Thursday, April 30, 2009
Thursday, April 23, 2009
"I'm so bored," she said, her shoes clicking hard on the pavement, heading eastbound in what should have been more of a hurry.
"Bored right this second, or bored with everything?" I asked, partly out of curiosity, and partly because it seemed like the right thing to ask.
"I don't know. Maybe once it gets warmer…" she answered, partly because she meant it, and partly because it seemed like the right thing to answer.
These are the days of our younger lives. Enjoy them while you can, I always tell myself. And while worthy opportunities arise, and the jackets and socks come off to stay off, there is still a sense of static that I cannot seem to shake.
Then, we're sitting in makeup chairs: ultra white lids and red lips to match. The overall ambience is Redbull, and there are clipboards and there is shouting, and there is nothing "good" to read. And I think to myself how lucky I should feel, and should have always felt, to try new things, walk in different shoes, meet new faces and choose whose I'll remember and whose I'll eventually forget.
And I sneeze as I go, and I wonder if people will choose to remember that, too.
What feels like seconds later, the congested setting becomes a darker, comparably empty bar. Sitting together in (what I would define as) a spontaneous gathering of friends, we discus communism, and Kool Moe Dee, and decide which of us looks most Jewish, ex-evangelical company included. I win, but it's a close tie.
"See, this is nice," she turns to me and smiles. "Isn't this fun? Just going out, without a plan, meeting people for a drink on a Tuesday?"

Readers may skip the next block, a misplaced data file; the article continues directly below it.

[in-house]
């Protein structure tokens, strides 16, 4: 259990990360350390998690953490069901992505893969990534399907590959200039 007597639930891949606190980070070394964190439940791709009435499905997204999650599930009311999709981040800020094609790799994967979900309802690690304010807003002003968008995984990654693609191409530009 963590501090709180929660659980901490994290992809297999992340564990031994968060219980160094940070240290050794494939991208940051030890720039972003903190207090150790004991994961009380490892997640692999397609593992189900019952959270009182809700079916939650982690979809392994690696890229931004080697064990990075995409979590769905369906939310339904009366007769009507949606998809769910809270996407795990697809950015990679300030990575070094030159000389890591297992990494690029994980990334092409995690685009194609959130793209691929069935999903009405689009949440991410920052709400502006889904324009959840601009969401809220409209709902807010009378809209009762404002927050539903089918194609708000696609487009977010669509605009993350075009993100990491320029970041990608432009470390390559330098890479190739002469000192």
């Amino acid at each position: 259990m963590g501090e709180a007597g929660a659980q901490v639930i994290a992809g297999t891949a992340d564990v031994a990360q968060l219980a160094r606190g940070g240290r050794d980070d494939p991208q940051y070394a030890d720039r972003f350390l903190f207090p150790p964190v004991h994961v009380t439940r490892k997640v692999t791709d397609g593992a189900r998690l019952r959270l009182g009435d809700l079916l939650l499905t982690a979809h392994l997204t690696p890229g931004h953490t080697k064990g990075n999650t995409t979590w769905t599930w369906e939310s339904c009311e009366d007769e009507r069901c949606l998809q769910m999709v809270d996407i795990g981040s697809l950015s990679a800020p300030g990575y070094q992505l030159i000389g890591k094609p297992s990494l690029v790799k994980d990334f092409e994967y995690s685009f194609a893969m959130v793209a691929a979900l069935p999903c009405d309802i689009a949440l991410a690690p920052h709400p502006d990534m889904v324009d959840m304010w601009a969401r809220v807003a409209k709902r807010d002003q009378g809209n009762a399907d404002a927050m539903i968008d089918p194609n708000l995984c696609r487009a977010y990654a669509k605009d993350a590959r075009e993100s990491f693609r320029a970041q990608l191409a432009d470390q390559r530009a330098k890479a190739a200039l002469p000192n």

She says without a plan like one might speak to a wayward kid caught elbow-deep in the cookie jar. It's something I vowed to work on. Spontaneity (not eating fewer cookies). She was just reminding me, I guess.
"I'm really glad we got to hang out," the other said, peering through signature specs and sweeping hair. And although I'm not sure I said it back, I felt the same, most genuinely. Chivalrous men are rarely available (to me; or most women), but I'll still take it where I can get it. He closed the cab door behind me, and instructed the driver, through the open windows, to get me home in one piece. I watched his curls get smaller and smaller as we drove, and I couldn't believe how quickly the night passed, or how good it felt to take off my shoes.
Today it's (only) 13 and sunny. I don't have all that much to do, next to study, but somehow I don't feel bored. Not even at all.
Monday, April 13, 2009
Easter. A time for giving, and caring, and chocolate.
I don’t celebrate Easter. We've been absolved, but it's still not my party.
I've been toting a sizable box of styrofoam flat bread around in my bag for days. I also carry a plastic knife and a jar of peanut butter. Me, my mobile pantry and my hollow stomach are celebrating Passover while everyone else takes the weekend off to hunt for foil covered eggs.
Last night though, in the spirit of giving, and caring, and chocolate, I was invited to an Easter feast. And feast we did. Vegan soup that wets the ap and 'huggs' the soul, a bird, some starches, and a banana cream pie.